Minnesota

African American Heritage Museum

Last weekend I went to the Minnesota African American Heritage Museum and Gallery. It just opened last fall. For 30 years there were attempts to open a museum in Minnesota, one of the few states that did not have a museum dedicated to African American history.

Green-Book

One of the artifacts in the museum, is a Green-Book, a travel guide for black travelers to black friendly hotels, taverns, garages, restaurants, night-clubs, service stations, and more. From the 1940 Edition that was in a case, here are the black friendly places in Minnesota:

Green+book-inside.jpg

from the 1940 Edition: The Negro Motorist Green-Book: Prepared in cooperation with the United States Travel Bureau, Publisher Victor H. Green

There were two vibrant African American neighborhoods in the Twin Cities but both neighborhoods were destroyed by the placement of Highway 94 in St. Paul and Highway 55 in Minneapolis.

Rondo Neighborhood, St. Paul

Highway 94, built between 1956-1968, cut the neighborhood in half and displaced 600 residents from the Rondo neighborhood. There have been on-going conversations about the impact of Highway 94. In 1982, Marvin Anderson, whose father lost his home and his business, initiated Rondo Days, a community festival held each summer. In 2016 St. Paul Mayor Chris Coleman and state Department of Transportation Commissioner Charlie Zelle apologized for what happened and there are talks about how to make reparations for what was done.

Phyllis Wheatley Community Center

and Minnesota Land Trust

There are several panels in the 4th floor museum to tell various pieces of history that happened in Minnesota and one panel described the land and lake available for black children to go to in the summer.

Lake.jpg

There is so much history to learn and in learning, we move beyond monochromatic stereotypes we have of people who were not part of our own neighborhoods. In reading these histories, we become aware of the struggles other people have had, and still have, due, not to their behavior but because of the color of their skin.

Have you studied history besides that of white ancestors?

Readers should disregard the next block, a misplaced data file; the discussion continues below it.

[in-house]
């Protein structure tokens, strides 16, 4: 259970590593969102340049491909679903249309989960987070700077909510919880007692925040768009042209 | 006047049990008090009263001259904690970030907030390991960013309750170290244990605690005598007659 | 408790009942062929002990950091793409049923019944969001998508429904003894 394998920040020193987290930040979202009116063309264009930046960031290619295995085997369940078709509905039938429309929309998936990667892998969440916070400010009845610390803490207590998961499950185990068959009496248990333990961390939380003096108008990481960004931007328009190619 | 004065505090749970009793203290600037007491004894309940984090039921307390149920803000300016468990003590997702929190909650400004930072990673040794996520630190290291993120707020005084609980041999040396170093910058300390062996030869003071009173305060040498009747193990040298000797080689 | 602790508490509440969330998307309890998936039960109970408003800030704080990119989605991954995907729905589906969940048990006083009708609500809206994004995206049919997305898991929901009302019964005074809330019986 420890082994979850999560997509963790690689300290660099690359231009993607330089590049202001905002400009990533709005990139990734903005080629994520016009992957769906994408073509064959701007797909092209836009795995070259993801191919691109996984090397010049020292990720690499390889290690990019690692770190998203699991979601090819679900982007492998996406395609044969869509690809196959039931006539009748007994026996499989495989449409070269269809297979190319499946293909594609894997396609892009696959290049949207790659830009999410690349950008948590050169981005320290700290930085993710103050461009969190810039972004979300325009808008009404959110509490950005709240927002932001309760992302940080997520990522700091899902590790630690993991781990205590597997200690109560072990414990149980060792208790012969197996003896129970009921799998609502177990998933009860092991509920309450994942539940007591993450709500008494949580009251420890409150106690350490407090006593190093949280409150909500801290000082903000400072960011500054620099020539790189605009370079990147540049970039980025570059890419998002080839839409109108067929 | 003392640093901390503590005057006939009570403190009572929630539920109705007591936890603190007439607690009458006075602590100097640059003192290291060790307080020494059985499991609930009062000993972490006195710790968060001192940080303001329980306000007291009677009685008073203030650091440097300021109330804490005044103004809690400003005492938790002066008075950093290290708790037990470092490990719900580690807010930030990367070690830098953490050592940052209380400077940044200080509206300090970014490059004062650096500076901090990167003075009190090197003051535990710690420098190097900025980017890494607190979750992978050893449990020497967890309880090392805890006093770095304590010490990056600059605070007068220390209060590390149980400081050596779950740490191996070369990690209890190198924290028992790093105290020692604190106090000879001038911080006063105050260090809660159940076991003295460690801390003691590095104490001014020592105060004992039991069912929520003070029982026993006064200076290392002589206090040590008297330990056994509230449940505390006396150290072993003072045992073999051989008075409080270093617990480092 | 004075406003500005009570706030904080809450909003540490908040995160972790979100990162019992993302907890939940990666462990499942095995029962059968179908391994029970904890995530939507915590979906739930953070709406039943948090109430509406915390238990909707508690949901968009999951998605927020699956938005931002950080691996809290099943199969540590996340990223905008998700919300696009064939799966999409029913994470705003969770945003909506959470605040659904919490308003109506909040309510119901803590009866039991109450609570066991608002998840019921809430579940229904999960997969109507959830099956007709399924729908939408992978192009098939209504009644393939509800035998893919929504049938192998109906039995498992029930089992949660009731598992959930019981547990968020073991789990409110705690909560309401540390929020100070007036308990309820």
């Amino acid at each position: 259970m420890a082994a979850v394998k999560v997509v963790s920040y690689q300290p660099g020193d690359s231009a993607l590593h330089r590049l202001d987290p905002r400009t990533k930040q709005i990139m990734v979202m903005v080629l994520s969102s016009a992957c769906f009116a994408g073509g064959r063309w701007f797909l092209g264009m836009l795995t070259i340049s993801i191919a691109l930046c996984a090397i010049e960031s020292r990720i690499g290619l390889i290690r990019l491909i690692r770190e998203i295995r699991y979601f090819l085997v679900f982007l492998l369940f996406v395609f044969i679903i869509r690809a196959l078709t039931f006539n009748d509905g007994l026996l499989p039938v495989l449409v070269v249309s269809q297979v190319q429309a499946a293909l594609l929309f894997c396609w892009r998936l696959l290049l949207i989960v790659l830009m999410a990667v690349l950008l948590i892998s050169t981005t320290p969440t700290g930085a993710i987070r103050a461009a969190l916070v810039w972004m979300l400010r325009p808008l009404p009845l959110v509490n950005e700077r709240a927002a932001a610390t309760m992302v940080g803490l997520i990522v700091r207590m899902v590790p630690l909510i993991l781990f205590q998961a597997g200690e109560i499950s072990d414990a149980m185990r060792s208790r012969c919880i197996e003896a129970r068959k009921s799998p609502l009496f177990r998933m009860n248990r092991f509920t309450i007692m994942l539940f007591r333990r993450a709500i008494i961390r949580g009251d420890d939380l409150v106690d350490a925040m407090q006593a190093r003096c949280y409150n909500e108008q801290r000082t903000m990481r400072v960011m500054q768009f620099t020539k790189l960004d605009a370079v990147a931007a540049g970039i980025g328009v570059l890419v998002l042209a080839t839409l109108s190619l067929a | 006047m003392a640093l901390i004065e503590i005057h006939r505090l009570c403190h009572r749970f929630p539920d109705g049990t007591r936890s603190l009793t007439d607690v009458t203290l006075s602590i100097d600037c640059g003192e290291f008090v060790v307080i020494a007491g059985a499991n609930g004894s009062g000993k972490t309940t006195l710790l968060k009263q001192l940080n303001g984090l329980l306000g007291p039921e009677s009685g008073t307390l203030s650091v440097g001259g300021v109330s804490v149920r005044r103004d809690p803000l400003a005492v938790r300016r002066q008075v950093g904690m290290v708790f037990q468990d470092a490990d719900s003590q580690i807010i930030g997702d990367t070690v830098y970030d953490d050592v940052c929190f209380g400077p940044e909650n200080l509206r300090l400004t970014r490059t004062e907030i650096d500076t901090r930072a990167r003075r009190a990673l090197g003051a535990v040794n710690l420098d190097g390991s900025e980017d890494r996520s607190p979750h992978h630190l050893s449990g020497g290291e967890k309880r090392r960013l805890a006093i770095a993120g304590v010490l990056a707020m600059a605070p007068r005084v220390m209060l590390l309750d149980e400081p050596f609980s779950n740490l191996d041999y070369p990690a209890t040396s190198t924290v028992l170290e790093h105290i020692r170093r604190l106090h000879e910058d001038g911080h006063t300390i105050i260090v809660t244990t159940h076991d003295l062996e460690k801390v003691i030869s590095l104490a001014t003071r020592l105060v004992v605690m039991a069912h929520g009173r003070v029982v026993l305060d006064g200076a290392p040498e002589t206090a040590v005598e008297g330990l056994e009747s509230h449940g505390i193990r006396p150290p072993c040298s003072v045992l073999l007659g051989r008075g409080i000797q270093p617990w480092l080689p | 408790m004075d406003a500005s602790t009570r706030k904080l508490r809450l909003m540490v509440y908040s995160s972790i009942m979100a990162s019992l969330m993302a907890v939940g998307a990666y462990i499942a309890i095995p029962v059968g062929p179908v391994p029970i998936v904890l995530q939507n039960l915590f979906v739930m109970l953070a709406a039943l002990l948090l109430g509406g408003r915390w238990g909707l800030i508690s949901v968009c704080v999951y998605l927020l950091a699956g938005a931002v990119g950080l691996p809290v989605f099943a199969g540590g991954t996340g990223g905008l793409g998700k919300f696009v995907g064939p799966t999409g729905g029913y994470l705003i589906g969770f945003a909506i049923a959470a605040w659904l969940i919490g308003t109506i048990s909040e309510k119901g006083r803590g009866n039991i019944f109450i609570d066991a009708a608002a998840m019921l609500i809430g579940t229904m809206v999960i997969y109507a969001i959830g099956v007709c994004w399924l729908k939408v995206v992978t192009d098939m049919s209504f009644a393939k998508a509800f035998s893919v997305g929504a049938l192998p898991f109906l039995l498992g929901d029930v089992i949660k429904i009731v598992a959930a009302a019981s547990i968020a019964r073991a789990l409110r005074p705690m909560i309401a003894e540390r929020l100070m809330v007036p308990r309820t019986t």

Senior Bus Trip

No. I'm not over the age of 65. But my parents went on senior bus trips and had formed friendships with several couples who also regularly took these trips. And, this being Mom's first bus trip as a widow, she invited me to come along. I was delighted as they would be exploring Minnesota's North Shore.

Lake Superior, looking west from Split Rock Lighthouse

Lake Superior, looking west from Split Rock Lighthouse

We met the bus at 7:00 am and Mom's friends had saved seats for us to sit near them. Our luggage went beneath the bus and just a bag or purse went on the bus with us. Within two hour of leaving, we were in the Twin Cities, northward bound on the freeway. The travel agent and her helper were serving a continental breakfast when all of a sudden...

You knew I had a story, right?

And speaking of stories, I finally finished my novel! Today!

Revision 4 is completed and formatted to send off to a couple of beta readers. I'd anticipated being done in the spring. Then I thought I would finish by the end of August. But my 1939 story braid derailed when I found a picture of a WWII Sunderland Flying Boat over what I thought was a sleepy quiet village. So I researched and added in pertinent events. 

With the story done, for now, I'll clean up my files so I can be ready to work on Revision 5 in December. 

And now, for the rest of the bus story:

The travel agent and her helper were serving a continental breakfast. The agent was in the aisle near us with a glass of juice in hand. All of a sudden the bus driver stepped on his brakes. She flew forward (yes, we were horror-struck, bus aisles are not meant for falling bodies) and her cup flew up.

I don't know where the cup landed but the majority of the juice landed on the front of my t-shirt. But that wasn't the immediate concern. After a short while with everyone holding bated breath, the agent figured out she was fine, just juice spattered. One of the men helped her up. 

Now remember we're on a bus with seniors. And the narrow aisles and bus seat arms are not helpful for getting someone up off the floor.

Someone made a comment and when the agent laughed and thanked the man, relief and humor started flowing through the bus again.

And now that we knew she was ok, I thought about me! Good thing I had a tank top underneath my t-shirt.  And Mom had an extra sweatshirt in her bag as mine had received some fallout from the splat on my t-shirt. Though I didn't need her sweatshirt. That bus was warm!

We did not get to our hotel rooms until 9 pm that night. Along the way we stopped at the train museum in Duluth and had lunch, rode a vintage train to Split Rock Lighthouse, toured the lighthouse and the old homes of the lighthouse keepers, and then drove to the city of Tower in dusk.

That night, at 9:30 pm, Mom and I sat across from one another at a restaurant. One other table had customers. And boy-howdy, did that cream of wild rice soup and those chicken wings taste mighty fine. And the waitress was superlative in her hospitality.

Being baptized with cranberry apple juice? Now that's a vacation to remember!